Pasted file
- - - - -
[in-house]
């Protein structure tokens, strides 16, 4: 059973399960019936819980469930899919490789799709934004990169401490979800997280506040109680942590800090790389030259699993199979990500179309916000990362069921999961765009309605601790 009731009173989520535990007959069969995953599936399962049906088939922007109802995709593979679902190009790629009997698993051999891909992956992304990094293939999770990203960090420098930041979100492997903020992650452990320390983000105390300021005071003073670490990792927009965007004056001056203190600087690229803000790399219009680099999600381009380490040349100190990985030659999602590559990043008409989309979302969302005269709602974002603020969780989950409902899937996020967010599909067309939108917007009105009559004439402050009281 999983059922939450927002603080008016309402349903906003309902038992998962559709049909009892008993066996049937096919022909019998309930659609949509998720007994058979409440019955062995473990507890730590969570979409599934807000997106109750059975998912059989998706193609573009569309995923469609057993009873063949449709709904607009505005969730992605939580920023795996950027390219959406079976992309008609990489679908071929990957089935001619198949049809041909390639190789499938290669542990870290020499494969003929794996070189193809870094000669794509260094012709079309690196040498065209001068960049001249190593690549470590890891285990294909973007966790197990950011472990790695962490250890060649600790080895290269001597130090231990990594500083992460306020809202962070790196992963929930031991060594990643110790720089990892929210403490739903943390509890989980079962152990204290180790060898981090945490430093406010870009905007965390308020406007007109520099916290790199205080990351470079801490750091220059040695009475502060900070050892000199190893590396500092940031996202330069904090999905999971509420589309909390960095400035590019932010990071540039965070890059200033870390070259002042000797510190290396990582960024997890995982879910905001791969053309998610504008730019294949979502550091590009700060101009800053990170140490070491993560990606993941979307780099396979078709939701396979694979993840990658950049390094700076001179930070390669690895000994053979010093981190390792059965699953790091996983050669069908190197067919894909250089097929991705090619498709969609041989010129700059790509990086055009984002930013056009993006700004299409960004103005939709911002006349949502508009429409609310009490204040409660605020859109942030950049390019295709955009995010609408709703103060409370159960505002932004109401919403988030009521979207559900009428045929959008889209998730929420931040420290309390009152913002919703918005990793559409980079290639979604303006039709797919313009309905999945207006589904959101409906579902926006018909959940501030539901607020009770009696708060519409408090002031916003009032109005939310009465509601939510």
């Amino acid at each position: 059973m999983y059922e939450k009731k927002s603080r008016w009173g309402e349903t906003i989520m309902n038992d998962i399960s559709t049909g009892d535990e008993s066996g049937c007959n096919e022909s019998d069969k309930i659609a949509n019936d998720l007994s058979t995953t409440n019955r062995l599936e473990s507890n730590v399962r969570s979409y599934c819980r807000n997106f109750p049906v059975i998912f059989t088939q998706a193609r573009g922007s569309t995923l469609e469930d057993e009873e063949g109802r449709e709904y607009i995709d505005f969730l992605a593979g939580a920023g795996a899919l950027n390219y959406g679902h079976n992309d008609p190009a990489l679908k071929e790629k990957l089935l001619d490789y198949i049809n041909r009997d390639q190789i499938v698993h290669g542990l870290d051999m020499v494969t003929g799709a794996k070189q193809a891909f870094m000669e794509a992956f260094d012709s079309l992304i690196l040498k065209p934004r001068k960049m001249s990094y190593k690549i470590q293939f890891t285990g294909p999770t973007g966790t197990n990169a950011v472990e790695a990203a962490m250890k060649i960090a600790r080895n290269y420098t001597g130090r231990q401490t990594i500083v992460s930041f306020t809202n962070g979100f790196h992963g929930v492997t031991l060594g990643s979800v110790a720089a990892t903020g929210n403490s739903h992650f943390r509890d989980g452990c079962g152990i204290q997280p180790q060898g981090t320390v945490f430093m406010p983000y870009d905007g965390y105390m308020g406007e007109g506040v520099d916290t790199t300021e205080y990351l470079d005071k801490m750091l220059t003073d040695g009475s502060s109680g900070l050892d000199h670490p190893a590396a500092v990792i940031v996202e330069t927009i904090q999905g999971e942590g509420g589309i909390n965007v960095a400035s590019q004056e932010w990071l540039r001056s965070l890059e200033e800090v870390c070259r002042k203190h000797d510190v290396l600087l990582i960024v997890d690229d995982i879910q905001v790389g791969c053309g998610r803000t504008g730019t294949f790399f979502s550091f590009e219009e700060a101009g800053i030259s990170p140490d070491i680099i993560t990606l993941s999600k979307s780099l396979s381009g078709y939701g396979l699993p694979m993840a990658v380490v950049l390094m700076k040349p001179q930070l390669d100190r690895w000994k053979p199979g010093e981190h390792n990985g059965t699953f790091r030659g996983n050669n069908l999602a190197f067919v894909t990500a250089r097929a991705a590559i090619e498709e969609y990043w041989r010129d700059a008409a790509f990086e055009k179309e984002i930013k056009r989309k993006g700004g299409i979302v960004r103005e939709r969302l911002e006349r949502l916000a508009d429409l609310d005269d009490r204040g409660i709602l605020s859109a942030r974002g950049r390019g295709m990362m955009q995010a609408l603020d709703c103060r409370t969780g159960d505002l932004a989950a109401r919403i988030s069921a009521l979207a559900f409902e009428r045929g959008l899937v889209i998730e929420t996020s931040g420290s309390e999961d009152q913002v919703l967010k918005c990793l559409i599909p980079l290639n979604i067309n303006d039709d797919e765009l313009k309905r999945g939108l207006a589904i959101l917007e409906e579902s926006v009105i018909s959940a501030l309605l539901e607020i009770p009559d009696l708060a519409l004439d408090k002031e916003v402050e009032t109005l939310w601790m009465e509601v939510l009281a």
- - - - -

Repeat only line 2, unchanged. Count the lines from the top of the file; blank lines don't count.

């Protein structure tokens, strides 16, 4: 059973399960019936819980469930899919490789799709934004990169401490979800997280506040109680942590800090790389030259699993199979990500179309916000990362069921999961765009309605601790 009731009173989520535990007959069969995953599936399962049906088939922007109802995709593979679902190009790629009997698993051999891909992956992304990094293939999770990203960090420098930041979100492997903020992650452990320390983000105390300021005071003073670490990792927009965007004056001056203190600087690229803000790399219009680099999600381009380490040349100190990985030659999602590559990043008409989309979302969302005269709602974002603020969780989950409902899937996020967010599909067309939108917007009105009559004439402050009281 999983059922939450927002603080008016309402349903906003309902038992998962559709049909009892008993066996049937096919022909019998309930659609949509998720007994058979409440019955062995473990507890730590969570979409599934807000997106109750059975998912059989998706193609573009569309995923469609057993009873063949449709709904607009505005969730992605939580920023795996950027390219959406079976992309008609990489679908071929990957089935001619198949049809041909390639190789499938290669542990870290020499494969003929794996070189193809870094000669794509260094012709079309690196040498065209001068960049001249190593690549470590890891285990294909973007966790197990950011472990790695962490250890060649600790080895290269001597130090231990990594500083992460306020809202962070790196992963929930031991060594990643110790720089990892929210403490739903943390509890989980079962152990204290180790060898981090945490430093406010870009905007965390308020406007007109520099916290790199205080990351470079801490750091220059040695009475502060900070050892000199190893590396500092940031996202330069904090999905999971509420589309909390960095400035590019932010990071540039965070890059200033870390070259002042000797510190290396990582960024997890995982879910905001791969053309998610504008730019294949979502550091590009700060101009800053990170140490070491993560990606993941979307780099396979078709939701396979694979993840990658950049390094700076001179930070390669690895000994053979010093981190390792059965699953790091996983050669069908190197067919894909250089097929991705090619498709969609041989010129700059790509990086055009984002930013056009993006700004299409960004103005939709911002006349949502508009429409609310009490204040409660605020859109942030950049390019295709955009995010609408709703103060409370159960505002932004109401919403988030009521979207559900009428045929959008889209998730929420931040420290309390009152913002919703918005990793559409980079290639979604303006039709797919313009309905999945207006589904959101409906579902926006018909959940501030539901607020009770009696708060519409408090002031916003009032109005939310009465509601939510």